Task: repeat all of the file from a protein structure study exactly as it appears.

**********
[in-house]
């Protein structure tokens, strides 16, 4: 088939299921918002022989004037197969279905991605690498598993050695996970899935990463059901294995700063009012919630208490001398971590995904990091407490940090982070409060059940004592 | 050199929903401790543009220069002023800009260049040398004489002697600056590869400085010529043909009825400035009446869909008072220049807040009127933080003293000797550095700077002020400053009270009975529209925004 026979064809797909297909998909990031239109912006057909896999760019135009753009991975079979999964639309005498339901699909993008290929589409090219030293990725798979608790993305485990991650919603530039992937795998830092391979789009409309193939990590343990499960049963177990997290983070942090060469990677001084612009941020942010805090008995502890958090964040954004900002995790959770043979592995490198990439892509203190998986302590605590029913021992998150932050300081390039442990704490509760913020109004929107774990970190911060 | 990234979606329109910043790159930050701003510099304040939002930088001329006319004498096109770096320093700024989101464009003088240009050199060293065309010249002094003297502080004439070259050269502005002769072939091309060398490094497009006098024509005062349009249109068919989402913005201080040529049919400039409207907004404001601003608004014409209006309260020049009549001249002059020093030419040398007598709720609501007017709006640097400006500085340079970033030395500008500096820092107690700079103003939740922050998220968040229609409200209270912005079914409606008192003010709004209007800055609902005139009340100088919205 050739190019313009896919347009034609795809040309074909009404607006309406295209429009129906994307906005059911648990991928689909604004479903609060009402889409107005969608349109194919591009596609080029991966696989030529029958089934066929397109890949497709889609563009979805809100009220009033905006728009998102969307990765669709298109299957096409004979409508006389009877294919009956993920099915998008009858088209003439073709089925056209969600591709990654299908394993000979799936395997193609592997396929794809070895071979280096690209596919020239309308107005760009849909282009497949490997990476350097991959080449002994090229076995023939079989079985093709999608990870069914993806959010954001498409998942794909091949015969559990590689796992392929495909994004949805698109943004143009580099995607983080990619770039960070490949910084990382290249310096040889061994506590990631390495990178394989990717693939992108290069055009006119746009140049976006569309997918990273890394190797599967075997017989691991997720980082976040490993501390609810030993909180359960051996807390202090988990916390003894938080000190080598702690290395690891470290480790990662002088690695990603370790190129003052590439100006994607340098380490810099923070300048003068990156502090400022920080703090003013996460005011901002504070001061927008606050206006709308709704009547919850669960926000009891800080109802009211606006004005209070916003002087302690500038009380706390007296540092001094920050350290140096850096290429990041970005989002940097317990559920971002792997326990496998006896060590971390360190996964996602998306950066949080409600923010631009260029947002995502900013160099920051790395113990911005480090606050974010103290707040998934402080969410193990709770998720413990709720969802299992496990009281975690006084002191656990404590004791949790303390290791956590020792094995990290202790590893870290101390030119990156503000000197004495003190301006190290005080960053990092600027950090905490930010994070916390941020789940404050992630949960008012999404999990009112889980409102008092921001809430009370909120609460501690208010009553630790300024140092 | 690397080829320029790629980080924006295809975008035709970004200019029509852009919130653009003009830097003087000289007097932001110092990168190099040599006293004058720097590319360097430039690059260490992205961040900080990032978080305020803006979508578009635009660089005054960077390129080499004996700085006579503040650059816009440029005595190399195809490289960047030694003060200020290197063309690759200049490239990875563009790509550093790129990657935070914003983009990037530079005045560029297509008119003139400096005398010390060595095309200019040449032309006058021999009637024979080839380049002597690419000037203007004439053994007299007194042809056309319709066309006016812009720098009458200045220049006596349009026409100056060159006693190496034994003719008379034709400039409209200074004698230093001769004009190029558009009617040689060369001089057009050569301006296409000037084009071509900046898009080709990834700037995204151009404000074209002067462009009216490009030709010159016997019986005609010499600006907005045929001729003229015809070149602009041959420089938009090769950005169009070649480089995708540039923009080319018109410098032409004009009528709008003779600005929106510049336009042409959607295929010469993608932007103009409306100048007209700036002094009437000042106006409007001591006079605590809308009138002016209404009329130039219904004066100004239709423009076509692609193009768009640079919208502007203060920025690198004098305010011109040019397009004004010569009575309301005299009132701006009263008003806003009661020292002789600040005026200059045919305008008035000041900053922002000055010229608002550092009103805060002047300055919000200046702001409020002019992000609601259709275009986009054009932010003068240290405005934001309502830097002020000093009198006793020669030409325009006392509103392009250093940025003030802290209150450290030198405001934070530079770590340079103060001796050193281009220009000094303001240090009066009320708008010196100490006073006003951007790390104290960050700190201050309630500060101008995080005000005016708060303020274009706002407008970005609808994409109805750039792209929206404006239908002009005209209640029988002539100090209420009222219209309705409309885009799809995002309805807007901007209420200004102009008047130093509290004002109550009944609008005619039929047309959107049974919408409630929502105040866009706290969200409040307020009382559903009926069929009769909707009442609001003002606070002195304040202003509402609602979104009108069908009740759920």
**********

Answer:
[in-house]
């Protein structure tokens, strides 16, 4: 088939299921918002022989004037197969279905991605690498598993050695996970899935990463059901294995700063009012919630208490001398971590995904990091407490940090982070409060059940004592 | 050199929903401790543009220069002023800009260049040398004489002697600056590869400085010529043909009825400035009446869909008072220049807040009127933080003293000797550095700077002020400053009270009975529209925004 026979064809797909297909998909990031239109912006057909896999760019135009753009991975079979999964639309005498339901699909993008290929589409090219030293990725798979608790993305485990991650919603530039992937795998830092391979789009409309193939990590343990499960049963177990997290983070942090060469990677001084612009941020942010805090008995502890958090964040954004900002995790959770043979592995490198990439892509203190998986302590605590029913021992998150932050300081390039442990704490509760913020109004929107774990970190911060 | 990234979606329109910043790159930050701003510099304040939002930088001329006319004498096109770096320093700024989101464009003088240009050199060293065309010249002094003297502080004439070259050269502005002769072939091309060398490094497009006098024509005062349009249109068919989402913005201080040529049919400039409207907004404001601003608004014409209006309260020049009549001249002059020093030419040398007598709720609501007017709006640097400006500085340079970033030395500008500096820092107690700079103003939740922050998220968040229609409200209270912005079914409606008192003010709004209007800055609902005139009340100088919205 050739190019313009896919347009034609795809040309074909009404607006309406295209429009129906994307906005059911648990991928689909604004479903609060009402889409107005969608349109194919591009596609080029991966696989030529029958089934066929397109890949497709889609563009979805809100009220009033905006728009998102969307990765669709298109299957096409004979409508006389009877294919009956993920099915998008009858088209003439073709089925056209969600591709990654299908394993000979799936395997193609592997396929794809070895071979280096690209596919020239309308107005760009849909282009497949490997990476350097991959080449002994090229076995023939079989079985093709999608990870069914993806959010954001498409998942794909091949015969559990590689796992392929495909994004949805698109943004143009580099995607983080990619770039960070490949910084990382290249310096040889061994506590990631390495990178394989990717693939992108290069055009006119746009140049976006569309997918990273890394190797599967075997017989691991997720980082976040490993501390609810030993909180359960051996807390202090988990916390003894938080000190080598702690290395690891470290480790990662002088690695990603370790190129003052590439100006994607340098380490810099923070300048003068990156502090400022920080703090003013996460005011901002504070001061927008606050206006709308709704009547919850669960926000009891800080109802009211606006004005209070916003002087302690500038009380706390007296540092001094920050350290140096850096290429990041970005989002940097317990559920971002792997326990496998006896060590971390360190996964996602998306950066949080409600923010631009260029947002995502900013160099920051790395113990911005480090606050974010103290707040998934402080969410193990709770998720413990709720969802299992496990009281975690006084002191656990404590004791949790303390290791956590020792094995990290202790590893870290101390030119990156503000000197004495003190301006190290005080960053990092600027950090905490930010994070916390941020789940404050992630949960008012999404999990009112889980409102008092921001809430009370909120609460501690208010009553630790300024140092 | 690397080829320029790629980080924006295809975008035709970004200019029509852009919130653009003009830097003087000289007097932001110092990168190099040599006293004058720097590319360097430039690059260490992205961040900080990032978080305020803006979508578009635009660089005054960077390129080499004996700085006579503040650059816009440029005595190399195809490289960047030694003060200020290197063309690759200049490239990875563009790509550093790129990657935070914003983009990037530079005045560029297509008119003139400096005398010390060595095309200019040449032309006058021999009637024979080839380049002597690419000037203007004439053994007299007194042809056309319709066309006016812009720098009458200045220049006596349009026409100056060159006693190496034994003719008379034709400039409209200074004698230093001769004009190029558009009617040689060369001089057009050569301006296409000037084009071509900046898009080709990834700037995204151009404000074209002067462009009216490009030709010159016997019986005609010499600006907005045929001729003229015809070149602009041959420089938009090769950005169009070649480089995708540039923009080319018109410098032409004009009528709008003779600005929106510049336009042409959607295929010469993608932007103009409306100048007209700036002094009437000042106006409007001591006079605590809308009138002016209404009329130039219904004066100004239709423009076509692609193009768009640079919208502007203060920025690198004098305010011109040019397009004004010569009575309301005299009132701006009263008003806003009661020292002789600040005026200059045919305008008035000041900053922002000055010229608002550092009103805060002047300055919000200046702001409020002019992000609601259709275009986009054009932010003068240290405005934001309502830097002020000093009198006793020669030409325009006392509103392009250093940025003030802290209150450290030198405001934070530079770590340079103060001796050193281009220009000094303001240090009066009320708008010196100490006073006003951007790390104290960050700190201050309630500060101008995080005000005016708060303020274009706002407008970005609808994409109805750039792209929206404006239908002009005209209640029988002539100090209420009222219209309705409309885009799809995002309805807007901007209420200004102009008047130093509290004002109550009944609008005619039929047309959107049974919408409630929502105040866009706290969200409040307020009382559903009926069929009769909707009442609001003002606070002195304040202003509402609602979104009108069908009740759920």